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The U.S. Department of Energy (DOE) will pursue a two-year study of how crude oil properties affect its combustibility in rail accidents, U.S. Sen. Maria Cantwell (D-Wash.) announced this week.DOE Secretary Ernest Moniz informed Cantwell of the agency's plans during Tuesday's hearing of the Senate Committee on Energy and Natural Resources that focused on the Obama administration's Quadrennial Energy Review (QER), a first-ever review of energy infrastructure that identifies threats, risks, and opportunities for U.S. energy and climate security, according to Cantwell's press release."A number of high-profile incidents have underscored major safety concerns," said Cantwell, the committee’s ranking member. As the QER notes, "these accidents have highlighted the need for additional monitoring, enforcement, and inspection, and new safety design requirements for tank cars."
The study will examine the implications for testing and understanding how crude oil properties affect things like combustibility in accidents. It will follow a Sandia National Laboratories report, which is the "most comprehensive literature survey in terms of properties of different oils" to date, and showed a need for further research, Moniz said in the press release.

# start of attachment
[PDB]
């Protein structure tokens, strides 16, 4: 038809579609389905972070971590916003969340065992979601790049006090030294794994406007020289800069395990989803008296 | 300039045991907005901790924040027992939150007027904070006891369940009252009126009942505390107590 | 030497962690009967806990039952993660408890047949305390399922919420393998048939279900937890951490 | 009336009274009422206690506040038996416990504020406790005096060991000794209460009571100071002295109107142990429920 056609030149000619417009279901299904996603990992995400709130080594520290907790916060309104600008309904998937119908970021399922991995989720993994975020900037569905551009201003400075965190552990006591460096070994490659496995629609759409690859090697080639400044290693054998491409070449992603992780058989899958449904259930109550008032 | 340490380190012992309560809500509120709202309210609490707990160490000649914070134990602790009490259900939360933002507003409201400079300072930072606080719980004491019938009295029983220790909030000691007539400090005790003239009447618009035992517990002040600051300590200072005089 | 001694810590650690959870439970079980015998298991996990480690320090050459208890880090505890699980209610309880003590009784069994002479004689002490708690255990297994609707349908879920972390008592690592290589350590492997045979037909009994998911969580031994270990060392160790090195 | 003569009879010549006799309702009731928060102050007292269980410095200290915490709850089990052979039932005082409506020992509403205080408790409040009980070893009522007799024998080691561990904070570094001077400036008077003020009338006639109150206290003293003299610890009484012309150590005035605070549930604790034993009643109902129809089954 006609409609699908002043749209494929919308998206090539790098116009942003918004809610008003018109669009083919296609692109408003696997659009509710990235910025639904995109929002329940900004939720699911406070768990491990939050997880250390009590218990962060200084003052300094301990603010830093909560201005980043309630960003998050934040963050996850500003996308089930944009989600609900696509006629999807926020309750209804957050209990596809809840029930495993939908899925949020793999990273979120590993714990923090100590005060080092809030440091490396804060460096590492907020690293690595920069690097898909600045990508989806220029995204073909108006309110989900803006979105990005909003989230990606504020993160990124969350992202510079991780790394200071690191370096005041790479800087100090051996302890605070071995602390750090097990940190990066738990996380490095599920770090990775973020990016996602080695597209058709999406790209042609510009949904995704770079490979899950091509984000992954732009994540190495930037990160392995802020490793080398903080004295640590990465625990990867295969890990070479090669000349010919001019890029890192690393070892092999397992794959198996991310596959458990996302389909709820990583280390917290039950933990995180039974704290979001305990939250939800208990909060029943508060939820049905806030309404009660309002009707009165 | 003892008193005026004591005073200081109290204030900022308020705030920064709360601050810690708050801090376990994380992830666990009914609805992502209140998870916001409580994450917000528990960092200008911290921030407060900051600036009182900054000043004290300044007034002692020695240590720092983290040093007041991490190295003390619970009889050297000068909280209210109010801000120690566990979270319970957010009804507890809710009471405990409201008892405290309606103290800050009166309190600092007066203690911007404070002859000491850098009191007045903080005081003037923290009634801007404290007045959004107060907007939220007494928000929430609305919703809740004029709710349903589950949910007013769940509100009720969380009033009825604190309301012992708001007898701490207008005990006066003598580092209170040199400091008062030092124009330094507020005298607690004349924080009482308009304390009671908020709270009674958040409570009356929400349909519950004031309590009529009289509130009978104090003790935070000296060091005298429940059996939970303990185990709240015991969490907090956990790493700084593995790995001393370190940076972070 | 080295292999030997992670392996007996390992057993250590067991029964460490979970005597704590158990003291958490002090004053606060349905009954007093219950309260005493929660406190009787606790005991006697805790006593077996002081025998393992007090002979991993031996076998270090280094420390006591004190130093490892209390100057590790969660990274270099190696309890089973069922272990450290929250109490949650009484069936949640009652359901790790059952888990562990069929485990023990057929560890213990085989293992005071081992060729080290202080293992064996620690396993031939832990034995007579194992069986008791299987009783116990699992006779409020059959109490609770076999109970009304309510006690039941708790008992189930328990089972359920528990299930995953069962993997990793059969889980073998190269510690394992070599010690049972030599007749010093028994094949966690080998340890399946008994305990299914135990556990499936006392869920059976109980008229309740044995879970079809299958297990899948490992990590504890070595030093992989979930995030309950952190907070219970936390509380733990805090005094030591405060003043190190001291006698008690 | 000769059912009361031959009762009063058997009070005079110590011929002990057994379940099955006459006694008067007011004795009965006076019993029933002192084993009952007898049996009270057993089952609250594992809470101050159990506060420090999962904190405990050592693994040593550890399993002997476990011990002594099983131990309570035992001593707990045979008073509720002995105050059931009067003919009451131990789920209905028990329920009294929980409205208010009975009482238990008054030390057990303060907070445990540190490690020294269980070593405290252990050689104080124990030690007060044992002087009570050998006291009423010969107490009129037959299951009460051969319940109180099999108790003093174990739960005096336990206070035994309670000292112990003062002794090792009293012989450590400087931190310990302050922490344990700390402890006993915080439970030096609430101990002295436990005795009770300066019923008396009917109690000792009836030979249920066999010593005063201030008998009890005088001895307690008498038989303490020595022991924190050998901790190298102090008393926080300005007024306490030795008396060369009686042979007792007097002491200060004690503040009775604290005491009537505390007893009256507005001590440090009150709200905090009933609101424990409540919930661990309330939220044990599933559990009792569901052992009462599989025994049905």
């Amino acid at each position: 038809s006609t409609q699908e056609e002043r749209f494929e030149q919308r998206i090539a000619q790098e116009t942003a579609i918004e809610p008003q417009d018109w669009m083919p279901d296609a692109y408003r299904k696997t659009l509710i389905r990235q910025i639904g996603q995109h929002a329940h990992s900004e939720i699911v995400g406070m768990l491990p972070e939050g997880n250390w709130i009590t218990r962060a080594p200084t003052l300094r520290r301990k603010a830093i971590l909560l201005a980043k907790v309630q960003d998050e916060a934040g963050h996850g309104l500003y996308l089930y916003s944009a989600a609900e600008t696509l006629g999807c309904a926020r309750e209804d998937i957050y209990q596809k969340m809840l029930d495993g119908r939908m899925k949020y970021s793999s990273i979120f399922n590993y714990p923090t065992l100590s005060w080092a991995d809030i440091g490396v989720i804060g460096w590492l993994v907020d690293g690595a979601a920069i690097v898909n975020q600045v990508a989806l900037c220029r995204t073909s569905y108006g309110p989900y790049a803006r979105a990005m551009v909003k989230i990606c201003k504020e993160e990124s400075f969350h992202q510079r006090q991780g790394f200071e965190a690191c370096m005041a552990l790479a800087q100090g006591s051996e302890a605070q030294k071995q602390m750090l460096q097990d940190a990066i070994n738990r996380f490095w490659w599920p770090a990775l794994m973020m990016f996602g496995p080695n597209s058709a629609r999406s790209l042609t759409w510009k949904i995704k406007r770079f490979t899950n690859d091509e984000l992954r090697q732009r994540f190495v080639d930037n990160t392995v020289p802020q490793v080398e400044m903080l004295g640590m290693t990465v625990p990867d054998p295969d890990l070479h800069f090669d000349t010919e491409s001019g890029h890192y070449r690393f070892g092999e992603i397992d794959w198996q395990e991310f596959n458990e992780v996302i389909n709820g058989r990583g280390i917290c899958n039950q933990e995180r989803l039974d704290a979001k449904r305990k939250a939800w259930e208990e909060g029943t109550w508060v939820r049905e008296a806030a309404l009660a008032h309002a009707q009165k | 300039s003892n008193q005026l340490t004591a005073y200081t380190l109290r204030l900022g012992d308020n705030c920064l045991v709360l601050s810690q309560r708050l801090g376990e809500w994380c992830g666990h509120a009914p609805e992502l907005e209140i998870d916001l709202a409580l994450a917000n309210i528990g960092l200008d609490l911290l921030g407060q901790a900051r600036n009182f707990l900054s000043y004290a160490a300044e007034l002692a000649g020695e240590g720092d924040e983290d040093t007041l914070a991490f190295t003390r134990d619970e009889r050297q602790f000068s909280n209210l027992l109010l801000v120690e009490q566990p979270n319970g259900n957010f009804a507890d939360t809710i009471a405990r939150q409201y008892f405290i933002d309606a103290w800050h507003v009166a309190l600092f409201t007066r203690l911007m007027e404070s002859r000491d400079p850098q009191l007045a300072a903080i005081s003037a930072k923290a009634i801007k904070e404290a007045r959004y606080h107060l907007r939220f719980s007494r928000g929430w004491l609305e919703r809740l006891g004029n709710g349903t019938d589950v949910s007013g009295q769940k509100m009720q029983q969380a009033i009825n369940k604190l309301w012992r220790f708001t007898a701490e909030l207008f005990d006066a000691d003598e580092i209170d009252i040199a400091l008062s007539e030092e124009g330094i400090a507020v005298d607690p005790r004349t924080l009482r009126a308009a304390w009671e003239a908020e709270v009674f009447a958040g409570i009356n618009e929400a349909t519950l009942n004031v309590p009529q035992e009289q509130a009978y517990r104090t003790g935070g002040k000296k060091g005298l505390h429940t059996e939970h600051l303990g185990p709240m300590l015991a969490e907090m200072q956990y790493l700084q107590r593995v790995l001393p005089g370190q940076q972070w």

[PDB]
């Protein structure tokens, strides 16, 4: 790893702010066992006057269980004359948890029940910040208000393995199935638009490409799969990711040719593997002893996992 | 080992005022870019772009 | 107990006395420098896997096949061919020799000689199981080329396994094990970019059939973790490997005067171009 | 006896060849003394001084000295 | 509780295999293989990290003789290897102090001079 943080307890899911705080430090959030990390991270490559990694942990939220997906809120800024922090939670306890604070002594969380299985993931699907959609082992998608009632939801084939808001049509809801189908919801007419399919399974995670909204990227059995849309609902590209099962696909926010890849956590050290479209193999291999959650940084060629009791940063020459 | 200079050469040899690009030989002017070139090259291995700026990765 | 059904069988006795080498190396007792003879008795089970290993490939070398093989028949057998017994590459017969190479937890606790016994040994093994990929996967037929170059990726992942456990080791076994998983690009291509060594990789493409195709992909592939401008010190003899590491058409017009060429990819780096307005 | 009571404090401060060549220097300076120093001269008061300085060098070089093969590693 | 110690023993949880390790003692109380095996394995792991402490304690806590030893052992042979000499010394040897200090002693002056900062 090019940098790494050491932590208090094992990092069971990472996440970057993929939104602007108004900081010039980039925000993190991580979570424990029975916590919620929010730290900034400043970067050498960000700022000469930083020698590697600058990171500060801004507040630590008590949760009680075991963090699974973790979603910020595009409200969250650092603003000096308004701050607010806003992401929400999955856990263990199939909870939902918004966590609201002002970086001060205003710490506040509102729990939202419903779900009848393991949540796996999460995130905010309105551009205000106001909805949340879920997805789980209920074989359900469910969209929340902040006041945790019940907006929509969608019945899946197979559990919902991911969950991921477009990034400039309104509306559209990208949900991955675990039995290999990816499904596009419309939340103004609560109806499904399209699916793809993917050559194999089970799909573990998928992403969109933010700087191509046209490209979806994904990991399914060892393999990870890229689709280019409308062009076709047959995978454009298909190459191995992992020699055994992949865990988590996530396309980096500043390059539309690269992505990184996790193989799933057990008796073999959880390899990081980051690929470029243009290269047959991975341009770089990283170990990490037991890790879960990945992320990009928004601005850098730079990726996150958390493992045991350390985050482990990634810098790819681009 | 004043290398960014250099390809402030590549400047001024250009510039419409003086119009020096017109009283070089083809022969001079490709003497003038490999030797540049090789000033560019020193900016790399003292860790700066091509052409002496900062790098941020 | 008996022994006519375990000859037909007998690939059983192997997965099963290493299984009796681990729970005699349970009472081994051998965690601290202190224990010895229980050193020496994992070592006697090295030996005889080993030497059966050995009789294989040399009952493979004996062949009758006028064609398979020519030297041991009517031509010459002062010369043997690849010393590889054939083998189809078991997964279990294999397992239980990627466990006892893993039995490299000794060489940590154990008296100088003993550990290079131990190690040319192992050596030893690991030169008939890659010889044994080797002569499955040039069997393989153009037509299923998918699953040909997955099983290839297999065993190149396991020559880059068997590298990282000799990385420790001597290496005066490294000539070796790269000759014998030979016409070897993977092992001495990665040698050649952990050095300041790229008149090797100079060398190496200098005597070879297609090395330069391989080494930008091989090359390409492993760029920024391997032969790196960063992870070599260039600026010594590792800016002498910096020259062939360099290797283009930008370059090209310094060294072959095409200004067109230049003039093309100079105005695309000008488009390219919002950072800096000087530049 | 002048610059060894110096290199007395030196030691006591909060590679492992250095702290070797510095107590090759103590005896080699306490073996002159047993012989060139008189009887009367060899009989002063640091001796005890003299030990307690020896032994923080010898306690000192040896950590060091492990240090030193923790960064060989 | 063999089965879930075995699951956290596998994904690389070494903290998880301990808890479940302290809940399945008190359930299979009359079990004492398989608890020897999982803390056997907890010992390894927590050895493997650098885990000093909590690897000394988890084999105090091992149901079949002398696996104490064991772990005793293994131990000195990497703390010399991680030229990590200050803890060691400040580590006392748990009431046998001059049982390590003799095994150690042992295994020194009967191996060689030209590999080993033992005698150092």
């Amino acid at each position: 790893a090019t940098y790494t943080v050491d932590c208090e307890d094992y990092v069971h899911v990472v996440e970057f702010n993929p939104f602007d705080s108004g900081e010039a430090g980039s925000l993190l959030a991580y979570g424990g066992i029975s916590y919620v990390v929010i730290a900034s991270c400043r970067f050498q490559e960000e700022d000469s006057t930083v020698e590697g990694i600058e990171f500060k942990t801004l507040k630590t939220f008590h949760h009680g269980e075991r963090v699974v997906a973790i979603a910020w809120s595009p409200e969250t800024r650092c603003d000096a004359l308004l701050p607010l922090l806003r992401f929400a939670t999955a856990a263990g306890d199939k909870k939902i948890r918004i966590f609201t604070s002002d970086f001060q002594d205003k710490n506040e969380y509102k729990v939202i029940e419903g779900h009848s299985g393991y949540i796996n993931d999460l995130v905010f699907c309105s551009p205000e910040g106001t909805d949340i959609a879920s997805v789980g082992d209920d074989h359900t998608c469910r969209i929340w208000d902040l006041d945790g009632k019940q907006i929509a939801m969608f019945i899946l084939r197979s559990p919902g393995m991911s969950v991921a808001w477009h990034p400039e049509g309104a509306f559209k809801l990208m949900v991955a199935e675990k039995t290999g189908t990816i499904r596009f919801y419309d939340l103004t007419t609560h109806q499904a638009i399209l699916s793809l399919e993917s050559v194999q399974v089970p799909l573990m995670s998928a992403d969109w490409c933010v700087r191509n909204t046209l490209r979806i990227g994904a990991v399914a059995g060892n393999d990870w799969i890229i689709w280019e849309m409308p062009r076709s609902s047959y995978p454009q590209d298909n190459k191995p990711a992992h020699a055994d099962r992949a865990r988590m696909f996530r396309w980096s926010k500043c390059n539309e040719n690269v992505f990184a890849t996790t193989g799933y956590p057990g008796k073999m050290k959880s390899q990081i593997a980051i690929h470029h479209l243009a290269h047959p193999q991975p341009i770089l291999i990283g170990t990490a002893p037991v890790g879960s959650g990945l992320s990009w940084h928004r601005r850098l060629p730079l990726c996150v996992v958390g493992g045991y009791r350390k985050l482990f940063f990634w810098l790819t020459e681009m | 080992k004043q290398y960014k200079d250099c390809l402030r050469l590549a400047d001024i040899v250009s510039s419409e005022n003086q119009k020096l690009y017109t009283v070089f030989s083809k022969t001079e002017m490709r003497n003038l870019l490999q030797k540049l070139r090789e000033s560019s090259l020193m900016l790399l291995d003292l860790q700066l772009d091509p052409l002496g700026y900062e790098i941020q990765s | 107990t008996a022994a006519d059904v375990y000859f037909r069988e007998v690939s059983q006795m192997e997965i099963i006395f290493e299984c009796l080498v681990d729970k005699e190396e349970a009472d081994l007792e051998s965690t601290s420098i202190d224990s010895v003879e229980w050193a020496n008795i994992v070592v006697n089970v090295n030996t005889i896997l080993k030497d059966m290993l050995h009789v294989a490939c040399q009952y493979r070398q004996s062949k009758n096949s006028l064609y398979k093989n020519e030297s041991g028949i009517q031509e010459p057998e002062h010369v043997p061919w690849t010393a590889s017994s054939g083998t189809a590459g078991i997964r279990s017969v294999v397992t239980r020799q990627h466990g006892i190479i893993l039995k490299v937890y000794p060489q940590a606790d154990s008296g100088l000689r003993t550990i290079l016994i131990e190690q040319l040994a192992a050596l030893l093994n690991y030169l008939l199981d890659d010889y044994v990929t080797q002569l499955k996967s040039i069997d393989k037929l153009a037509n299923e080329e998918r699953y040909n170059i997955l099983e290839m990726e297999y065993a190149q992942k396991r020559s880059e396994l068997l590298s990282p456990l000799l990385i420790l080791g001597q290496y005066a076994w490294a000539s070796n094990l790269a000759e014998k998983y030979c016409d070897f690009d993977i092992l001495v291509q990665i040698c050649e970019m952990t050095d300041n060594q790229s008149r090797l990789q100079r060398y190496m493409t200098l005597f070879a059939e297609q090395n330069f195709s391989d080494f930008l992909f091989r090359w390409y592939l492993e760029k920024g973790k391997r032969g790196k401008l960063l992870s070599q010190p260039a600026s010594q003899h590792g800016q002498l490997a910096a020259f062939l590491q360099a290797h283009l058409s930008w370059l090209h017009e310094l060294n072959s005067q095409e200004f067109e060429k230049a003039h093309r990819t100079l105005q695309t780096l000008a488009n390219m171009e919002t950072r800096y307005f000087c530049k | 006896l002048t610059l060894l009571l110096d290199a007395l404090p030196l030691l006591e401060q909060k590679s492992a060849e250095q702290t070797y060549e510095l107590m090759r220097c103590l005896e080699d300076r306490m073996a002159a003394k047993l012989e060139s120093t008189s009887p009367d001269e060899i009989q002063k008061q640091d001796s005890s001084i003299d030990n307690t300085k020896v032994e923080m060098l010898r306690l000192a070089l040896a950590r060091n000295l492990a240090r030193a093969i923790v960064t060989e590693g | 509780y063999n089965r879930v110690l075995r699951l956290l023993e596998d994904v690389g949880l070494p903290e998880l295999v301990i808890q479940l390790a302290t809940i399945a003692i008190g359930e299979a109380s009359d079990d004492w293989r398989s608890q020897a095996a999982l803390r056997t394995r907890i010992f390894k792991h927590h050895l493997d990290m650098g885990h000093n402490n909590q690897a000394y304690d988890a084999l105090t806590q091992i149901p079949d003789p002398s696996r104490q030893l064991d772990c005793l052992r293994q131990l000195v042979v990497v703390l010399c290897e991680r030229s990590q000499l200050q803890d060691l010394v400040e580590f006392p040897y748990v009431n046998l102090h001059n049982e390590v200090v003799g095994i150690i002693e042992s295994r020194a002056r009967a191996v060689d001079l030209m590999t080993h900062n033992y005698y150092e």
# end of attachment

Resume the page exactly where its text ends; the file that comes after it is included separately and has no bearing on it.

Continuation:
Cantwell and Sens. Patty Murray (D-Wash.), Tammy Baldwin (D-Wis.) and Dianne Feinstein (D-Calif.) recently introduced the Crude-By-Rail Safety Act of 2015. The legislation would require the Pipeline and Hazardous Materials Safety Administration to establish new regulations to mitigate the volatility of gases in crude oil shipped via tank car. It also would immediately halt the use of older-model tank cars that have been shown to be at high risk for puncturing and catching fire in derailments.
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